When the St. Louis Cardinals
arrive in Memphis to play their Triple-A affiliate, the
Memphis Redbirds, for a pair of exhibition games on April 3-4, the weather
forecast may be a bit chillier than originally planned.
According to multiple reports out
of Tennessee, Cardinals Chairman Bill DeWitt
Jr. informed Redbirds officials in late December of his club’s intent to
withdraw from their letter of intent to purchase the team and rental of
Commercial Appeal attributes the
failure to the economy and specifically to at least two specific factors that
are concerning the Cardinals:
- Debt assumed by the major league
club as part of the $365 million price tag of the new Busch Stadium, which
opened three seasons ago.
- Their future revenue
Neither DeWitt nor general manager
John Mozeliak was available for comment to the paper.
While all appearances are of a
cordial break up, Redbirds president of business operations Bill Harter labeled
the news “disappointing” and said they were “surprised” by the turn of events.
The two sides had been in negotiations since at least September 16, when the
formal announcement was made at Busch Stadium.
From the Memphis side, sticky
points in the proposed sale revolved around bond and tax issues surrounding the
required change of the Redbirds from a non-profit to a for-profit
The Redbirds are carrying
significant debt load of their own. Dave Chase, president of baseball operations
and general manager of the Redbirds, summed up the situation for the Memphis
“We’re still the top grossing team
in minor league baseball, we still have the best ballpark in minor league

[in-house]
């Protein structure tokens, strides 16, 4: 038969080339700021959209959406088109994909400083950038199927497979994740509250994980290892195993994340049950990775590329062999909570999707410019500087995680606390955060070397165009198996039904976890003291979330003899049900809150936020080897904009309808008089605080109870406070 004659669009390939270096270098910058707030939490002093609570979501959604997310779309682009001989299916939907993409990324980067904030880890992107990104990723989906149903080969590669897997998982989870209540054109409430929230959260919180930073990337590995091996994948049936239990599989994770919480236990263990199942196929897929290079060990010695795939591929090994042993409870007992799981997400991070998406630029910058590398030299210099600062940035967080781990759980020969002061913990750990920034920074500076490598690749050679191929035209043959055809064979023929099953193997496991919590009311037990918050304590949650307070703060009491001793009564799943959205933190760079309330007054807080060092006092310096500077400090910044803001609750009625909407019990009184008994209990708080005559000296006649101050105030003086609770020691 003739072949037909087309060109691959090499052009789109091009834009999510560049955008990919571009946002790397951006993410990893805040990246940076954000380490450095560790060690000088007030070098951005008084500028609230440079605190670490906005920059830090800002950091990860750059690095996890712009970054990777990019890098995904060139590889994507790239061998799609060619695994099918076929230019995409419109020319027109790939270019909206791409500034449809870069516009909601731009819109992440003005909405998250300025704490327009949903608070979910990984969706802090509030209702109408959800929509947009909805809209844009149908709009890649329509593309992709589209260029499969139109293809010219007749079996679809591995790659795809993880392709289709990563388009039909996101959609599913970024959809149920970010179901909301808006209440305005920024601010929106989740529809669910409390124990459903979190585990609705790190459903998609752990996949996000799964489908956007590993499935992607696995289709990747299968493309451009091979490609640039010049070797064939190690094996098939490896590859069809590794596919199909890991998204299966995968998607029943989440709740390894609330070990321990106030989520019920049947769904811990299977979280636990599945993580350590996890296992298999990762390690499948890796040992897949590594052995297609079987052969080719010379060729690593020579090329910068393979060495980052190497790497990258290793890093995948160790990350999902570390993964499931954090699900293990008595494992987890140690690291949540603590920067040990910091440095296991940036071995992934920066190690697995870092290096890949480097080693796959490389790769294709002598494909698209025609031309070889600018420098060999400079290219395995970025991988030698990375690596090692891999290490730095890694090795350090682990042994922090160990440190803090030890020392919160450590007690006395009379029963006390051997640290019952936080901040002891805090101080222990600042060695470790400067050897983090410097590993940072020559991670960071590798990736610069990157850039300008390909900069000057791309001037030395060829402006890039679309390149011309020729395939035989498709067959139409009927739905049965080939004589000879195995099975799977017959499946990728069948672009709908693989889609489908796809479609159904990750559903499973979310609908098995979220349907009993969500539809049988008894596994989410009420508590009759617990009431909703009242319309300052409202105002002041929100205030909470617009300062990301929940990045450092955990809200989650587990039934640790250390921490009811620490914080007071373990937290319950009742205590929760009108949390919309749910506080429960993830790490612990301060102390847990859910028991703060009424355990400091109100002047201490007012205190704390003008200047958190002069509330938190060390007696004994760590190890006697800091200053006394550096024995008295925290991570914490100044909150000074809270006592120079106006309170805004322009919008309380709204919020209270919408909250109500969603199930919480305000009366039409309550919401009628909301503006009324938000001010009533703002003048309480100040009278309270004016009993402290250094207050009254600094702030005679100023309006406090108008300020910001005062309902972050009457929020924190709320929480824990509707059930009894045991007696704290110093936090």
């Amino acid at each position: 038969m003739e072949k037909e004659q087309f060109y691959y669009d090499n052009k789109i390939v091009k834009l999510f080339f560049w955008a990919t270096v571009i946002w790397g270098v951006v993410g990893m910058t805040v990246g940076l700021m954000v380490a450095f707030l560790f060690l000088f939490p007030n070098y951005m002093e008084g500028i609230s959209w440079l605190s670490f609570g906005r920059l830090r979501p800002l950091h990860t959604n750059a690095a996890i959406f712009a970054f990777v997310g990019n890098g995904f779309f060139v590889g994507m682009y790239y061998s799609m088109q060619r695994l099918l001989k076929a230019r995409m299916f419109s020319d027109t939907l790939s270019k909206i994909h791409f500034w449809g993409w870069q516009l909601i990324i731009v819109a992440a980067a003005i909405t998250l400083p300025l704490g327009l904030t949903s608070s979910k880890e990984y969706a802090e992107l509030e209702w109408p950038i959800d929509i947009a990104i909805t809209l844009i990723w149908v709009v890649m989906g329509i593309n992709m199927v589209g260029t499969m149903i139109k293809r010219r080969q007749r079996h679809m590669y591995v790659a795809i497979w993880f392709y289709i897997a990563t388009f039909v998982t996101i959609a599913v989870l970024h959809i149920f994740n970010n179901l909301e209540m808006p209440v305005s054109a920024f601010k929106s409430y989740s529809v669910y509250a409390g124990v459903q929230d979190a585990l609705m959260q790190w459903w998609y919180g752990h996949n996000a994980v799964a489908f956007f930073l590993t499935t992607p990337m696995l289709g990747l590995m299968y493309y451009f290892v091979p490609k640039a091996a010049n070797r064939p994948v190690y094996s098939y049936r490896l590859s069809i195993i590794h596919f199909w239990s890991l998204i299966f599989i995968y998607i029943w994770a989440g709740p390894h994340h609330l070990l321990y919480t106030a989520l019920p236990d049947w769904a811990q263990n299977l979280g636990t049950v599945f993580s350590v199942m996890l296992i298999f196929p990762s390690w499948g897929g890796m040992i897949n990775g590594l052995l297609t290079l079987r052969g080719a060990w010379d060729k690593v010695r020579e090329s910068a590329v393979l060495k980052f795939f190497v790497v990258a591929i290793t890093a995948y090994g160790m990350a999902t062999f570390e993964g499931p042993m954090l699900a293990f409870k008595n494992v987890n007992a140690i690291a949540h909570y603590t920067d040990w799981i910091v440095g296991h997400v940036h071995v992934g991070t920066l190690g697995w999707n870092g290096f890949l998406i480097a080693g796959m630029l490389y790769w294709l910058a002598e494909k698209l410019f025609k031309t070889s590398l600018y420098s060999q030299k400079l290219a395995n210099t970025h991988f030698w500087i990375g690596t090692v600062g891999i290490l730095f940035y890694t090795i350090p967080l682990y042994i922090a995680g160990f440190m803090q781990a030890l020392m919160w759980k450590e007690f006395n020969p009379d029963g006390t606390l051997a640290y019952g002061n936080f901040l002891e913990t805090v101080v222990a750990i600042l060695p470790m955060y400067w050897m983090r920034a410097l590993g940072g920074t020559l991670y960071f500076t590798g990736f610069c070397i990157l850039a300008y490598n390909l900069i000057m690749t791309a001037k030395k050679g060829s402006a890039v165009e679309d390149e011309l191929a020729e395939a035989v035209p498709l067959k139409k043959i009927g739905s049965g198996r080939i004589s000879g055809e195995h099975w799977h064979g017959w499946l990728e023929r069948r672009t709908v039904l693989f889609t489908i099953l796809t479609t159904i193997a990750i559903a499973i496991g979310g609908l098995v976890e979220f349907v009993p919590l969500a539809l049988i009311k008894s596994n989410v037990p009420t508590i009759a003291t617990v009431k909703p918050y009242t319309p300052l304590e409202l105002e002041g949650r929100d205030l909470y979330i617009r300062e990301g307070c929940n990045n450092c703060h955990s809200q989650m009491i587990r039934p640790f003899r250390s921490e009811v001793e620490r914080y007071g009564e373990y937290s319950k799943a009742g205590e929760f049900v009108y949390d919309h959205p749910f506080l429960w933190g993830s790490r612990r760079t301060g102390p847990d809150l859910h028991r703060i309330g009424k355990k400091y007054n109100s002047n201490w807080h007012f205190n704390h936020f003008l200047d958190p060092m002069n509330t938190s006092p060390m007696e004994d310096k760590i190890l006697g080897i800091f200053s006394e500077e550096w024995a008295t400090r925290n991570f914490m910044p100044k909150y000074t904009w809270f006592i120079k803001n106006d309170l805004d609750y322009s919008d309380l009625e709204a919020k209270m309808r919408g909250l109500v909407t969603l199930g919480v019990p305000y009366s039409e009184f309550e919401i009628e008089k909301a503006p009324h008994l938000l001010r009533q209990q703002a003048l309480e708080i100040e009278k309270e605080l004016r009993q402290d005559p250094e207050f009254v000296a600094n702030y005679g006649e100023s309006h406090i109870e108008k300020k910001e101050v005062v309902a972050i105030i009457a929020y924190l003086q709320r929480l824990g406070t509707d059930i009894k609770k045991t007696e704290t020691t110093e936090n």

baseball and we still have the most loyal fans. But we also have the most debt
and were looking for an infusion of cash that we’re not going to get now,” Chase
The aborted agreement could be
revisited in the future if the Cardinals want to return to the table – if the
Redbirds are still for sale at that time. While Harter made it clear they are
not desperate to sell, he seemed open to consider interest from the right
The decision does not affect the
four-year extension of the player development agreement signed last fall that
binds the Redbirds and Cardinals together on the field for four more seasons, a
relationship that began back in 1998.
Further comments from the Redbirds
brass revolved around their continued preparation for the 2009 season as the
club comes off a very successful 2008 campaign.
"We heard loud and clear in August
from our fans that they want Redbirds baseball, AutoZone Park and Cardinals baseball," Chase told the paper.
"All of those things will be here April 3. That's what's important."
Brian Walton can be reached via
email at email@example.com.
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